Ankle and foot
The ankle is a hinge type synovial joint that involves the superior part of the talus foot bone and the distal end of the tibia, and fibula leg bones. It is mainly responsible for the dorsiflexion and plantarflexion of the foot. Both actions are produced by the muscles of the anterior and posterior compartments of the leg.
The strong interosseous ligaments anchor the distal end of the smaller fibula with the larger distal end of the tibia. That creates a deep bracket-shape socket for the upper part of the body of the talus. The socket’s inferior and medial surfaces are formed by the distal end and medial malleolus of the tibia respectively. Its longer lateral surface is formed by the lateral malleolus of the fibula. The trochlea is the pulley-shaped superior articular surface of the talus. The malleoli hold the talus tightly as it rocks within the socket during movements of the joint. The hold is strongest during dorsiflexion, and looser during plantarflexion. This is attributed to the talus’ design: wide anteriorly and narrow posteriorly.
The joint capsule of the ankle is thin, but reinforced on each side by the strong compound lateral (consisting of the calcaneofibular, anterior talofibular, and posterior talofibular ligaments) and the large medial (deltoid) collateral ligaments. A fibrous membrane, lined with a thin synovial membrane, attaches to the adjacent bones.
The vascular supply of the ankle comes from arteries derived from the malleolar branches of the fibular,and anterior and posterior tibial arteries. It is innervated by nerves arising from the common fibular nerve, the tibial and deep fibular nerves.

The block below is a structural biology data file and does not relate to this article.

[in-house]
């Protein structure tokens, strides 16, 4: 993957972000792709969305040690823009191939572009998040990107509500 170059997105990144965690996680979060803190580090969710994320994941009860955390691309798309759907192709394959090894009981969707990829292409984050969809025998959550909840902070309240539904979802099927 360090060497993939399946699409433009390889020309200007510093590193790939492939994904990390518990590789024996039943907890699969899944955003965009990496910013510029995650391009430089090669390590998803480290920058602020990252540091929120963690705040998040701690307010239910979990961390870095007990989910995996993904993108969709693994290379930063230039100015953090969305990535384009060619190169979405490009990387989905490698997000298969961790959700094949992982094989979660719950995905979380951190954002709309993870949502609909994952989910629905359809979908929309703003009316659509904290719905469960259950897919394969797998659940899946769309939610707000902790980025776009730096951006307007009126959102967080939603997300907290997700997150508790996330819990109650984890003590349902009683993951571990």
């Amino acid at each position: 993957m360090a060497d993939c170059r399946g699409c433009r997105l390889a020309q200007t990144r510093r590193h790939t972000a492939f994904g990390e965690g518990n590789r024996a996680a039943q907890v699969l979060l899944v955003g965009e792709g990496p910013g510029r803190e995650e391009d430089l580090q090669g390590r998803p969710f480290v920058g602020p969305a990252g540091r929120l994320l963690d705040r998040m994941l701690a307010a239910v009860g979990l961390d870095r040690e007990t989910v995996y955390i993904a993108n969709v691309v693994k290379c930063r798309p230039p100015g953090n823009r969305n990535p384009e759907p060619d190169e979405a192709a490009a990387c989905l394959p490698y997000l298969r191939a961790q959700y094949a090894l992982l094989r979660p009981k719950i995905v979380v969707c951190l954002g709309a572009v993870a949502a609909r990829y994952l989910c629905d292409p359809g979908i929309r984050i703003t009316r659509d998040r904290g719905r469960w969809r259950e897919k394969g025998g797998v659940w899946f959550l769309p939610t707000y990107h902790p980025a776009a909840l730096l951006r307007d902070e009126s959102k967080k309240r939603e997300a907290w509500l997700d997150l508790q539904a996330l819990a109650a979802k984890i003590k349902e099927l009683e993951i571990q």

The foot is the most distal region of the lower limb, located below the ankle joint. It is subdivided into the ankle, metatarsus, and digits (toes). There are five digits: the medially positioned great toe (digit I), and the four laterally placed digits that end with the little toe (digit V). The foot is the body’s contact point with the ground. It provides stability and levers the body during movement.
The foot consists of three groups of bones. The tarsals are seven bones (talus, calcaneus, navicular, cuboid, and the lateral, intermediate and medial cuneiform bones) that form the skeletal framework of the ankle. The metatarsals, numbered from I to V, are the bones of the metatarsus. The third group contains the phalanges, the bones of the toes. Like with the hand, each toe has three phalanges (proximal, middle, and distal), except for the great toe that only has two.
The foot contains twenty individual muscles, fourteen located on the plantar aspect, two on the dorsal aspect and the remaining four are intermediate in position. From the plantar aspect, muscles of the sole occur in four layers within four compartments. Despite all the layering and compartmentalization, plantar muscles function as one unit. Muscles of the foot are of little importance when separated individually, this is because fine control of the toes is not important to most individuals. They produce no actual active movement, but instead ensure the fixing of the foot against the ground and maintaining balance.
The blood supply to the foot is by branches of the posterior tibial and dorsalis pedis arteries. Its innervation is by the tibial, superficial and deep fibular, sural and saphenous nerves.